Entries for the 'Tribal Systems' Category


Back when our Tribal Utility News newsletter was just getting started, we surveyed our subscribers on tribal utilities’ biggest challenges and education needs. We’ve discussed the challenges they told us about here; today we’re going to talk about the education needs.

A lot of the topics suggested for emphasis in tribal utilities went hand-in-hand with the challenges we discussed in our previous post. Management support and general operations training topics came up more times than any other category, with water and wastewater treatment topics coming in a distant second.

Need for Management Training in Utility Topics
The management support topics covered the full range from record-keeping, ordinances and enforcement, and asset management; to rate-setting, budgeting, and funding sources. In our previous post on this survey, we mentioned that many respondents felt tribal councils didn’t always fully support the tribe’s utilities. So some of these educational needs could be related to that challenge. However, there has also been increasing awareness that managerial support is a need for many small systems. Operating in a small community can present special challenges. Finding funding can be more difficult, particularly for tribes. And things like enforcing ordinances or collecting past-due fees can be awkward when you know all of your customers personally. However, when the utility managers feel able to tackle these challenges, the whole utility is able to provide better service to the community and a better work environment to its operators.

An Introduction to General Operations
For operators, survey respondents focused on general O&M topics like SCADA, safety, and general mechanical training. Water and wastewater treatment and distribution topics were mentioned, but much less frequently. Many small rural utilities have difficulty keeping trained operators on staff. The isolation and other challenges mentioned in our previous post make this just as true for tribal utilities. This means many utilities have to periodically start from scratch, introducing apprentice operators to the basics of operation and maintenance. On a related note, a few survey respondents mentioned a need for awareness about certification programs for operators. Because clean drinking water and the sanitary disposal of waste are so essential to public health, it benefits communities to have operators who have received the proper training to achieve these goals. Operator certification programs are a way of ensuring that training takes place.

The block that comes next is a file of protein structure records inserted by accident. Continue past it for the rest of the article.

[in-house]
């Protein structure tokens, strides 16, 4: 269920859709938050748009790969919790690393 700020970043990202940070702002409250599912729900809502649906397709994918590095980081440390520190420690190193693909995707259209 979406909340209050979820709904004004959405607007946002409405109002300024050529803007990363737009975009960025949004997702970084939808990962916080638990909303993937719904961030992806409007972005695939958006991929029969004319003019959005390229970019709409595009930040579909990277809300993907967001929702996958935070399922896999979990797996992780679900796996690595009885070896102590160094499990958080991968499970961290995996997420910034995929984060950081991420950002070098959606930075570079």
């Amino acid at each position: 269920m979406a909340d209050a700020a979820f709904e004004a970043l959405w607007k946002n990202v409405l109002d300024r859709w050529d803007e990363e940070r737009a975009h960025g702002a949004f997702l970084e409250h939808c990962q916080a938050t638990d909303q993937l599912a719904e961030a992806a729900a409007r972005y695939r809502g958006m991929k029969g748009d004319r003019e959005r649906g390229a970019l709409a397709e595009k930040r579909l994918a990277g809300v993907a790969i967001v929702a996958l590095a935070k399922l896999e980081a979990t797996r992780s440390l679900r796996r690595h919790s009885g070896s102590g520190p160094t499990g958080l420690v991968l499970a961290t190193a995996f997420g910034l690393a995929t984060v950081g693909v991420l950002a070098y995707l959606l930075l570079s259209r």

Other Topics?
The good news is that there are a growing number of resources addressing these topics, both for small systems in general and for the specific challenges facing tribes. But first, we want your opinion on these survey results. Are these the training topics you would want at your tribal utility? Are there any topics you would add to the list? Comment and let us know.

Posted in: Tribal Systems

US EPA's pollution prevention (P2) program is reducing or eliminating waste at the source by modifying production processes, promoting the use of non-toxic or less-toxic substances, implementing conservation techniques, and re-using materials rather than putting them into the waste stream. The program's audience crosses sectors, from the public to private, local to national. 

Grant funding from this program established the Tribal P2 Pollution Prevention Network in 2003, based at Montana State University. With more than 250 participants,
network members consist of environmental professionals from tribal entities, local, state and federal agencies, academia, and not-for-profit organizations around the nation.

The purpose of this post is not only to encourage tribes to join the network, but also to highlight the Tribal P2 website as a valuable and easy-to-access resource on a wide range of environmental health topics. For example, the Water: Keep it Clean topic area includes resources, collaborators, funding opportunities, events, and news articles. 

Tribal P2 is conducting a need assessment for 2014, a chance to share the topics that are of concern to you! Click here to participate.


Earlier this year RCAC - along with partners at CRG and ITCA - coordinated a tribal utility management training program. The Tribal Utility Governance (TUG) effort helped to develop new Native American Water Masters Association workgroups around Regions 6, 8, and 9. Each of these regional workgroups hosted a three-part TUG training series.

Whether you attended in-person or not, any tribal utility manager or operator is eligible to receive a Principles of Utility Management for Tribes (PUMT) certificate of completion. The TUG training manual is available for download and each of the three live sessions was recorded. Participants must complete both a pre- and post-test for each of the three modules to receive the certificate. 

Online Training and Testing
Use the links below to take the pre-test, watch the recording, and complete the post-test. Email dpatton@rcac.org when you have completed the testing.

Tribal Utility Management Certification

Additionally, program participants that successfully complete all three TUG training course modules are eligible to apply and test for a newly developed certification. This exam will be made available by ITCA. Learn more about the difference between a certificate and certification.


Posted in: Tribal Systems

Today at AWWA's Annual Conference and Exposition (ACE) our program manager Steve Wilson is delivering a talk about our experience as a communication partner for the Tribal Utility Governance (TUG) program. It's part of a session titled "Managing Small Water Systems: Diverse Perspectives from the Field."

If you were not able to attend or just missed Steve's talk, here are the slides:

Posted in: Tribal Systems
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